- Creator / Artist / Designer:Jindrich Halabala
- Issuer / Manufacturer:Holesav Drevopodnik
- MarK / Label:Yes
- Period:20th Century / Mid Century / 1950
- Country of Origin:Czech republic
- Dimensions (H x W x D):225cm x 90cm x 16cm
- Weight:40 Kg
- Number of components:2
- Condition:very good
- Style:Design, Eastern Europe, Modernist
First edition "Claustra" around 1950.
These shelves have their 4 corners quarter round (see photos details), they are Jindrich Halabala and are more rare.
The label of the manufacturer (Holesav Drevopodnik) is still visible on one of the 2 shelves.
Not to be confused with the later editions of Ludvik Volak (right angle corners) published by Hole from the 1960s.
Partition shelf (claustra) glued laminated wood.
Very good state of conservation.
Jindrich Halabala is a Czech designer who is best known for having worked for UP (Up Zavody) based in Prague, Holesav Drevopodnik and Thonet Gebrüder Frères Austria (curved woods), for which he made the famous H269 armchairs. A pair of these chairs is currently visible on ArtaPlaza. He also rubbed shoulders with Jaroslav Smidek, another designer who made Czech modernist furniture.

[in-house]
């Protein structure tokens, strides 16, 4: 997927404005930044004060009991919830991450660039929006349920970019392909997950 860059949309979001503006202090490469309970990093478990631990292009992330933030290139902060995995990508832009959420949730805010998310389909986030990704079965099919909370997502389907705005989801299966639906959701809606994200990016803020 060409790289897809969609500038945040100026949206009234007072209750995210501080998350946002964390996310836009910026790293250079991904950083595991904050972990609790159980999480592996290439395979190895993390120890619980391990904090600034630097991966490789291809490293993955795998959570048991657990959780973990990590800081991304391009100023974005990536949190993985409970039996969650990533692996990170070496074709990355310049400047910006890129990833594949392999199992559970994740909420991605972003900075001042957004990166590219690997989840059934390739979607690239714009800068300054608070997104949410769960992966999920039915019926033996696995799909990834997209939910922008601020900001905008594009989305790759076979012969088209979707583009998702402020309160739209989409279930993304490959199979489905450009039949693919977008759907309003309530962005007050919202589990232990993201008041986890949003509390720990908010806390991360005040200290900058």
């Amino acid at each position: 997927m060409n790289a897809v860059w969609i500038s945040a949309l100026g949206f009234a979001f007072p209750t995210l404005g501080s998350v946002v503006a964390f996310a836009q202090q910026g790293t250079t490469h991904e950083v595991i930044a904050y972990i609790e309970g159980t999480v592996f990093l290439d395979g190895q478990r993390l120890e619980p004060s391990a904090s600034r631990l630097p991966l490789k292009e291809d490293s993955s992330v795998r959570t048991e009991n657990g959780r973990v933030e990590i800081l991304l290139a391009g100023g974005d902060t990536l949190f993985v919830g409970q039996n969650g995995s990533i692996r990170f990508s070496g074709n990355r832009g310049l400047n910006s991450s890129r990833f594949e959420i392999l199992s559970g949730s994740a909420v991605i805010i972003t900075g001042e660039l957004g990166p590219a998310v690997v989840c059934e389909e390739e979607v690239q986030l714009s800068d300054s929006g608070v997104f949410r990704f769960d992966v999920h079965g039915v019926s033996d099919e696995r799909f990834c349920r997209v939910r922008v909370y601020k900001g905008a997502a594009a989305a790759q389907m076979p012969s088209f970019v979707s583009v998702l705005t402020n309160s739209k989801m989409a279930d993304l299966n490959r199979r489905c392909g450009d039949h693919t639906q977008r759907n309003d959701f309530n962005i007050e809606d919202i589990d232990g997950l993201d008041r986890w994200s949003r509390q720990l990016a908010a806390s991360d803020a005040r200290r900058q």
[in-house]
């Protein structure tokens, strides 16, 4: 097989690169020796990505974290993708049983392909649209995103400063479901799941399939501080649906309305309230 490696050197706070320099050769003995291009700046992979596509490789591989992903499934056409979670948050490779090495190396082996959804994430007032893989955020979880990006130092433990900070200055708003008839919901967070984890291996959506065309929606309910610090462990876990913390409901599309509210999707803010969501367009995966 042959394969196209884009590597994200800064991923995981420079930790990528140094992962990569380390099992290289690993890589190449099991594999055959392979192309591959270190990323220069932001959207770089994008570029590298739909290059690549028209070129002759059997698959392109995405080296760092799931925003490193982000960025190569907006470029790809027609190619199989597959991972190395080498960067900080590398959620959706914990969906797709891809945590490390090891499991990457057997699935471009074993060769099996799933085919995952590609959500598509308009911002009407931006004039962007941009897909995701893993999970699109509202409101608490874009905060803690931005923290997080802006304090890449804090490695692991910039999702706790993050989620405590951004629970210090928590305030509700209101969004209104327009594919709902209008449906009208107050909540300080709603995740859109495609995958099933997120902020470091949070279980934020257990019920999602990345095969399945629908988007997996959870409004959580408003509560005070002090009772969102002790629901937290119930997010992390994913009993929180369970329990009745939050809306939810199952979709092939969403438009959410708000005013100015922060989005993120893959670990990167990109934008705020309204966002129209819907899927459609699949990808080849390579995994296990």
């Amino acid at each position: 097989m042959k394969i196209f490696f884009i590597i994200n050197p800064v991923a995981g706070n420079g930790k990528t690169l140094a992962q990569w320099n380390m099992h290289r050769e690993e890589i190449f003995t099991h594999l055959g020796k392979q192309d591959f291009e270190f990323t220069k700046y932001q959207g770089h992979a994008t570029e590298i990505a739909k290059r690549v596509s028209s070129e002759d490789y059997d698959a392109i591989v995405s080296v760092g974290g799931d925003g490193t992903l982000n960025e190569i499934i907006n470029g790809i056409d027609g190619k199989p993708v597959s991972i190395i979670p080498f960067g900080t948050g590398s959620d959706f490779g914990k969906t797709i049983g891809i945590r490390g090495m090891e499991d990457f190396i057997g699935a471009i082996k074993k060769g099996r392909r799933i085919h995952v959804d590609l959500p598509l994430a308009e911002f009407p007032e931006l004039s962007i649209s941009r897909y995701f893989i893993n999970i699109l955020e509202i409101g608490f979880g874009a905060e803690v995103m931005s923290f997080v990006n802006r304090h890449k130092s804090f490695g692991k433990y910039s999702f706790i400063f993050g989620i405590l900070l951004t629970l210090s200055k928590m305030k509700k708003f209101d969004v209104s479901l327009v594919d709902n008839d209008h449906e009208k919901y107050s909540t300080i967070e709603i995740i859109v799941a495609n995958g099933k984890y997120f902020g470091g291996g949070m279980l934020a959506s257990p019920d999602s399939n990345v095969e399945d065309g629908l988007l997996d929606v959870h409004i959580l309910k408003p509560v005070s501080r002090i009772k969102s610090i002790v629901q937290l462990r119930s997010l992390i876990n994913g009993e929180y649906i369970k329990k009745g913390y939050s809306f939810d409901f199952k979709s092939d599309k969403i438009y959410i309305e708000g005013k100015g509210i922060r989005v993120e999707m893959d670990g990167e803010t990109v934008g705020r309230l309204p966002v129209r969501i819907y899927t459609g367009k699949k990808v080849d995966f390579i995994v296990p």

The furniture created by Halabala is renowned for its robustness, high quality and practicality. These pieces that adapt to all interiors as they combine aesthetics and functionality. Armchairs, shelves ... His various creations always seduce the design enthusiasts of the 20th century.
Jindrich Halabala was born in 1903 in the Czech Republic. He is doing his first internship in his father's workshop. After different experiences and acquired knowledge about wood, he enters the Academy of Applied Arts in Prague. Graduated in 1926, he joined the Bohumil Hübschmann studio in Prague and then worked for UP as Artistic Director. The company adapts quickly to changes in consumption and then mass-produced, which propels it to a position of responsibility. She produces various pieces of furniture largely based on Halabala's design. High quality, the furniture produced was comparable to the excellent European productions of the time.